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Dear Olin community, 

Supported by a generous gift from the Class of 2006, the Olin Summer Reading Program engages the community, including our incoming students, in a common intellectual experience over the summer and provides the basis for our first gathering of the academic year, opening Convocation.

At Olin, Convocation has always been about coming together and welcoming the new members of our community.  This year, I have been working with Professor of Psychology Jon Adler and Writing Initiatives Specialist Gillian Epstein as well Lauren Taaffe and Anne-Marie Dorning to think about how we can approach this year’s Convocation differently.  After so much disruption, I would like Convocation 2021 to set the tone for how we can move forward as one community.  We need to tell stories together to knit us back into a shared plot line--to start to make sense of who we are now, both as individuals and as a community.

This year, our selection for the summer reading program will be the attached short story: Systems by Charles Yu. This story is quite literally about what we’re searching for, which is an apt topic for us to explore together at Convocation in the fall.  Right now, many of us are searching for community, for a re-found sense of our shared Olin-ness, and for meaning about how the disruptions of the past year impact the way we think about ourselves as individuals. Yu’s story asks us to pay attention to the small things we do and to explore what they might tell us about who we are. It’s a very short piece that’s relatively easy to read but offers a big opportunity for complex thinking.

Charles Yu has written four books and his latest (Interior Chinatown) won the 2020 National Book Award.  He has also been nominated for two Writers Guild of America awards for his work on the HBO series WestworldSystems is part of The Decameron Project, sponsored by the New York Times last summer. Please note: Olin community members can access a free subscription to the New York Times by visiting:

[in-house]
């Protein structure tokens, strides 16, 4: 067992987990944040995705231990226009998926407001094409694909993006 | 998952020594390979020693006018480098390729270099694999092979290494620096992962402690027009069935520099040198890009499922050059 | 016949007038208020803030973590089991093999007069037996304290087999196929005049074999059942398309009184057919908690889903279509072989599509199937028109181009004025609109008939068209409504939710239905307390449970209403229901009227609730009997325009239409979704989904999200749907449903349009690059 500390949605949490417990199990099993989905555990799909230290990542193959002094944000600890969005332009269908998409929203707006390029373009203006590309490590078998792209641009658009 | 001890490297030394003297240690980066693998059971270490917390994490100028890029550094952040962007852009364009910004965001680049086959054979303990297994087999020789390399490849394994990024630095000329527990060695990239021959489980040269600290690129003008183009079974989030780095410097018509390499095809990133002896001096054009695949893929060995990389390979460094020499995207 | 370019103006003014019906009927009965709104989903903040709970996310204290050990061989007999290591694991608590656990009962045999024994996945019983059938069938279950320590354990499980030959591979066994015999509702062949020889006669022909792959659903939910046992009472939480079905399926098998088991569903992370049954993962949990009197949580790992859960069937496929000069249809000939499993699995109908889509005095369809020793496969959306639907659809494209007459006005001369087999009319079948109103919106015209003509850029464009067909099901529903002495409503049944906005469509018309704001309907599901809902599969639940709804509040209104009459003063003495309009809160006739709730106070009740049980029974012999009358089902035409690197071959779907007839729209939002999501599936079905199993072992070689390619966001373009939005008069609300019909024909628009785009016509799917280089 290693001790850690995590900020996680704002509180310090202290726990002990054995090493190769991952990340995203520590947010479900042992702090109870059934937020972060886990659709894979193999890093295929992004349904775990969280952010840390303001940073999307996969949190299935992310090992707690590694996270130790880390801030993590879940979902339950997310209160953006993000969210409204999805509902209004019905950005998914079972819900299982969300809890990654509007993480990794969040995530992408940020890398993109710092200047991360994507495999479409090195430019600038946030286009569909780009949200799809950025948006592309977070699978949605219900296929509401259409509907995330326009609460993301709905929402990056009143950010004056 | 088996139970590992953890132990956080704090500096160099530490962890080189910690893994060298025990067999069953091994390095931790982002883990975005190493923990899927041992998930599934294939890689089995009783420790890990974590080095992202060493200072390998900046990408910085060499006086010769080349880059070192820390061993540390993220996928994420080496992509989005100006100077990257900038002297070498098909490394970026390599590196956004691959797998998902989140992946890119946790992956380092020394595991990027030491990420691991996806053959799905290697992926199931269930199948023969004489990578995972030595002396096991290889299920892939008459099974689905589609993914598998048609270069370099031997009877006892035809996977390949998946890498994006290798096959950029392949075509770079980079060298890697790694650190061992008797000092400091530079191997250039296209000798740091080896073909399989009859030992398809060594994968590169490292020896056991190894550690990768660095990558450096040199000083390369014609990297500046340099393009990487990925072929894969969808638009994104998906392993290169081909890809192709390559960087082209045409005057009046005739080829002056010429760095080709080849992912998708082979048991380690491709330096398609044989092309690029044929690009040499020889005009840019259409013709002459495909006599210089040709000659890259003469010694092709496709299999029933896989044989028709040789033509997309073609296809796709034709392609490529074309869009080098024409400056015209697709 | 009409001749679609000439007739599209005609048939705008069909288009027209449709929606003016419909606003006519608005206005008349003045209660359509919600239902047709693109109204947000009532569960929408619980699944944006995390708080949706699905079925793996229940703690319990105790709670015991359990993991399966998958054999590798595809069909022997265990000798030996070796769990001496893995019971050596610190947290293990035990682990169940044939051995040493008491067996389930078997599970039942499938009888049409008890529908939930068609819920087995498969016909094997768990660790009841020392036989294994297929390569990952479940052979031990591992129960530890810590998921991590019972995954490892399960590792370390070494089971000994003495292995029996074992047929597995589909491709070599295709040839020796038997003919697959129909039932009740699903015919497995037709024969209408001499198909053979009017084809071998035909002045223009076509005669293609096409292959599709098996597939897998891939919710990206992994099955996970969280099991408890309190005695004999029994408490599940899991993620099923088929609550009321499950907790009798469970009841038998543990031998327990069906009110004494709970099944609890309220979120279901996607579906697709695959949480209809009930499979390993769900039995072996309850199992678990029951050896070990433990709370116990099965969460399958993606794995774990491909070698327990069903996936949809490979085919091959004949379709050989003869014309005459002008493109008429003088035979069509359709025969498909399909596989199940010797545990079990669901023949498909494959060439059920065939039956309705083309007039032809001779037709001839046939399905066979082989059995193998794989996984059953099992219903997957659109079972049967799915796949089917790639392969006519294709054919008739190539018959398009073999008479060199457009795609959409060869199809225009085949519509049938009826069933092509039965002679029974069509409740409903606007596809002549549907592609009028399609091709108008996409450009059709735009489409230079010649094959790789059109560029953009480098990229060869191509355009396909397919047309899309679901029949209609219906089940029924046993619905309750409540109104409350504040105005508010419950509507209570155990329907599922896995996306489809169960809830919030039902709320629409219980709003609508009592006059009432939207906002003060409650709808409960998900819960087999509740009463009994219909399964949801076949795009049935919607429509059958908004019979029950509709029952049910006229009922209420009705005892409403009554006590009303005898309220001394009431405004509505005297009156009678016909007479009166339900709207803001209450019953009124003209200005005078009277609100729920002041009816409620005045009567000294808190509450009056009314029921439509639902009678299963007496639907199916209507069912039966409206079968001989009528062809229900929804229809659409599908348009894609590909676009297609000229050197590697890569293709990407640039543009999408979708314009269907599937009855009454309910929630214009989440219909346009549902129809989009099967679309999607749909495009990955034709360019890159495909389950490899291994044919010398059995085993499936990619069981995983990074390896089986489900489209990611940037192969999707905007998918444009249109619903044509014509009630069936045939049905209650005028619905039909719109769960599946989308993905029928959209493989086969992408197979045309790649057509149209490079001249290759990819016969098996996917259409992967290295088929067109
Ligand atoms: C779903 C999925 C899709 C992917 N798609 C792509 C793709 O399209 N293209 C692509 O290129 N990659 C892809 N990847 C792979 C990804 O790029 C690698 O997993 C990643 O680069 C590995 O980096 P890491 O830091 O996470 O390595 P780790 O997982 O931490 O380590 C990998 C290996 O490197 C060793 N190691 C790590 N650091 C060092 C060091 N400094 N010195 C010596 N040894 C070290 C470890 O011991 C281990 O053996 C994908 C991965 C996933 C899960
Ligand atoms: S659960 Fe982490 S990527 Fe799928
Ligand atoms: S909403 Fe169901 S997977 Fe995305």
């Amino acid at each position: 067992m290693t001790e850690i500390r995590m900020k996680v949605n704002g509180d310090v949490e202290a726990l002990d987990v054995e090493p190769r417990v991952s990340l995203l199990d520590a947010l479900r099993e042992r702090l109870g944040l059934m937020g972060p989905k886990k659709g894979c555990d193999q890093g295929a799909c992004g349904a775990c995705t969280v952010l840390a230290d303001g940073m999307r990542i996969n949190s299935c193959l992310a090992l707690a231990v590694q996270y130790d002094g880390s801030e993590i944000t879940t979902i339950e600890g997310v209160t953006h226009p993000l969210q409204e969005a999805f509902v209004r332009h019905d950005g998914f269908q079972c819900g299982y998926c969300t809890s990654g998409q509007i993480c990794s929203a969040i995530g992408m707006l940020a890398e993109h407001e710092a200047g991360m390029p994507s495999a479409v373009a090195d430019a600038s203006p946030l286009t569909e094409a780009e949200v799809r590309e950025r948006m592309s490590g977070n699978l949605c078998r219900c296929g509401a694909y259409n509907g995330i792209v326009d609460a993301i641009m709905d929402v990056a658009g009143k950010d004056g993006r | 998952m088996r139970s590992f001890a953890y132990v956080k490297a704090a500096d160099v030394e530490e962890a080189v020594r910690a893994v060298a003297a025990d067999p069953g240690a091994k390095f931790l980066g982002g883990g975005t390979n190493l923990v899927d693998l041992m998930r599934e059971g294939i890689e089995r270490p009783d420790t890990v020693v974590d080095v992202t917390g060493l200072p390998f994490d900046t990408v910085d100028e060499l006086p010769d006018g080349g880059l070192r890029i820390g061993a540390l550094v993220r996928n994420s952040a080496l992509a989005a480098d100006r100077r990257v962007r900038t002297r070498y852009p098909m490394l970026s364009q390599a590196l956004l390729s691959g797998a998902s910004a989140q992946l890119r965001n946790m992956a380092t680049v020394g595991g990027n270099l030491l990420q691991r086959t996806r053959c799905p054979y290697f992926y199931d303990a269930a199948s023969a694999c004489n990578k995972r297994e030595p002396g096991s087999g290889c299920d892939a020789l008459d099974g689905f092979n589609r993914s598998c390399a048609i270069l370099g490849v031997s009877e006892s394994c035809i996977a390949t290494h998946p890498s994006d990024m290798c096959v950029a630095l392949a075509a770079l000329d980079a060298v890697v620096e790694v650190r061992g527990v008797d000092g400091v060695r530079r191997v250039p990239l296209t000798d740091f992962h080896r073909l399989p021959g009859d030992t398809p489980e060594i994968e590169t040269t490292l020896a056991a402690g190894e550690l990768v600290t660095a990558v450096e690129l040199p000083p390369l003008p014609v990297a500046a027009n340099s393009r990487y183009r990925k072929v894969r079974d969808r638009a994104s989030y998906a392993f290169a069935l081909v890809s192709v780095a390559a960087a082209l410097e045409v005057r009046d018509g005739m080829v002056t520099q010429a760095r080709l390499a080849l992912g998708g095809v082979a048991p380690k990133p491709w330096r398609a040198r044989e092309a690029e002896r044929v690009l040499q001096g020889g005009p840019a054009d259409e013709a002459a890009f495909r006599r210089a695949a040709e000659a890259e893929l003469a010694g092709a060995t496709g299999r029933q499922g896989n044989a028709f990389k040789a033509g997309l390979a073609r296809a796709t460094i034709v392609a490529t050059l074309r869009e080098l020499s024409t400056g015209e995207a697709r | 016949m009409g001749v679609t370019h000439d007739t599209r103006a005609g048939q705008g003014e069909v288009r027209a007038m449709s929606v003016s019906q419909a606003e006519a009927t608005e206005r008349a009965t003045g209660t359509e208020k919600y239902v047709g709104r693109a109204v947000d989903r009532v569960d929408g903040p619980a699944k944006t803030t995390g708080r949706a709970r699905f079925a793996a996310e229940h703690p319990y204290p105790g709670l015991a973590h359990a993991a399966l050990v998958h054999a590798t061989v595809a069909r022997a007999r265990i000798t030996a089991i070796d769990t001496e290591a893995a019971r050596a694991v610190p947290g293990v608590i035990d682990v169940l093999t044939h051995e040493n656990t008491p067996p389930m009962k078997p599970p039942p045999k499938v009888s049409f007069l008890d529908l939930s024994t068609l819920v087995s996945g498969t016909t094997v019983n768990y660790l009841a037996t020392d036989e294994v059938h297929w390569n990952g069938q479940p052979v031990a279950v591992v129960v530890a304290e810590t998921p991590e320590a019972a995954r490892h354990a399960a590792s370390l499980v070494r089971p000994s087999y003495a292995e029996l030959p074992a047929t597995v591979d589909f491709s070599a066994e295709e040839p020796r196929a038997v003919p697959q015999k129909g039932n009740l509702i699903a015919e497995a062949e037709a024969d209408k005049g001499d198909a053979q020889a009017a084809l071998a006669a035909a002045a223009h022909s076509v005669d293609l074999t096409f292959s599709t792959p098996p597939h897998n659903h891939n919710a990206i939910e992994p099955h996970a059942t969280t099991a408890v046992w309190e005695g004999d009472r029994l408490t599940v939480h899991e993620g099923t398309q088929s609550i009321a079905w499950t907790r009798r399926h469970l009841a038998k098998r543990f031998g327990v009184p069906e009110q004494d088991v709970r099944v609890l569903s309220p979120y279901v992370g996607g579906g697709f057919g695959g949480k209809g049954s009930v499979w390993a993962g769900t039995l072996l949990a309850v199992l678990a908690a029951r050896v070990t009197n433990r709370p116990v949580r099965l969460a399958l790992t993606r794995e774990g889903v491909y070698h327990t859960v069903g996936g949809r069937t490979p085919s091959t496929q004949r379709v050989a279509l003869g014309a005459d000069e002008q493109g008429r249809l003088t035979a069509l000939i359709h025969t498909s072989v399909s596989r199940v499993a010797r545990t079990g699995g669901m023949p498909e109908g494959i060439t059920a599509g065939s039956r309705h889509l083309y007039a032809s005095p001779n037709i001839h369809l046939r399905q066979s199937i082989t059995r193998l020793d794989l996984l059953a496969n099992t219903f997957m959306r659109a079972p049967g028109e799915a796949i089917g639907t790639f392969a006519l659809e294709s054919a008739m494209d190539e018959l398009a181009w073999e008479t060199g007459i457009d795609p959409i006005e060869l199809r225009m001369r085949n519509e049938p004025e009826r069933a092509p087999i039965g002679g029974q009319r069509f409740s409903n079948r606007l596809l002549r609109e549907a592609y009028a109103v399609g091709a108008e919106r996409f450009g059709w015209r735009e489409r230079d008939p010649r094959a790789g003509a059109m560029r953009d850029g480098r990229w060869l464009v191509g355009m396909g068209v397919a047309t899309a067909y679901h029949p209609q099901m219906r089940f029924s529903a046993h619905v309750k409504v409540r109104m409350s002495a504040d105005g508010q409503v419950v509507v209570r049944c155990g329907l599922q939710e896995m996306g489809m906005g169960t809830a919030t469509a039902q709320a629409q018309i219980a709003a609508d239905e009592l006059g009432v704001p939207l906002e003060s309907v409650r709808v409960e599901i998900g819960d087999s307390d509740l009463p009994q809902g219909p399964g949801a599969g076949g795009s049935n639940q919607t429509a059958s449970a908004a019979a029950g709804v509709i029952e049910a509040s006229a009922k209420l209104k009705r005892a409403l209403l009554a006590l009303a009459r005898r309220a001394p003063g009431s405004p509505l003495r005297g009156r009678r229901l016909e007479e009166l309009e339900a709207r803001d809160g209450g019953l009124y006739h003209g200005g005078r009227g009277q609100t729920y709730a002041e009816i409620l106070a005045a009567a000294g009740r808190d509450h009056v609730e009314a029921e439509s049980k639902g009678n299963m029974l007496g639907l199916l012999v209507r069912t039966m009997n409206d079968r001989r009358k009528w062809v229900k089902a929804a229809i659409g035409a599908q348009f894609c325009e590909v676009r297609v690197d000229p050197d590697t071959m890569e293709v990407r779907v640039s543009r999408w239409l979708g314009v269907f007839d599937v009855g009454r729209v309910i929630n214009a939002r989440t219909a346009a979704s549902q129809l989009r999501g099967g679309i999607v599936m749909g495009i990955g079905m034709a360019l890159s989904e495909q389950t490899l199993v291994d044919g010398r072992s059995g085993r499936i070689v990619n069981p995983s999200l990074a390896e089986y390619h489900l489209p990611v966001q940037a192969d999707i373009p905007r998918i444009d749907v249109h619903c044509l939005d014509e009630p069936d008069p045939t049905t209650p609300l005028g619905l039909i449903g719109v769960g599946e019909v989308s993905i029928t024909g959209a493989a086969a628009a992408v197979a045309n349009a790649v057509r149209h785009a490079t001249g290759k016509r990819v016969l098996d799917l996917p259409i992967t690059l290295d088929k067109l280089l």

The project was inspired by The Decameron, a series of short stories written in the 14th century from the point of view of young adults sheltering to escape the plague that was then decimating Europe. In response to our current pandemic, The New York Times commissioned 29 short stories from a diverse group of authors. The Times’ editors’ framing of the project reminds us how storytelling provides a means to imagine ways to come back together in the face of what troubles us: “The young people of The Decameron didn’t leave their city forever. After two weeks away, they decided to return. They returned not because the plague was over — they had no reason to believe it was. They returned because having laughed and cried and imagined new rules for living altogether, they were then able to finally see the present, and think of the future.”

We hope you will read this short story and embrace Convocation as an opportunity to launch our next chapter together at Olin.

Convocation will take place on campus (in person!) on Wednesday, September 15th from 10:00-11:30 am. Additional details about the event will be shared soon. I hope you are looking forward to it as much as I am.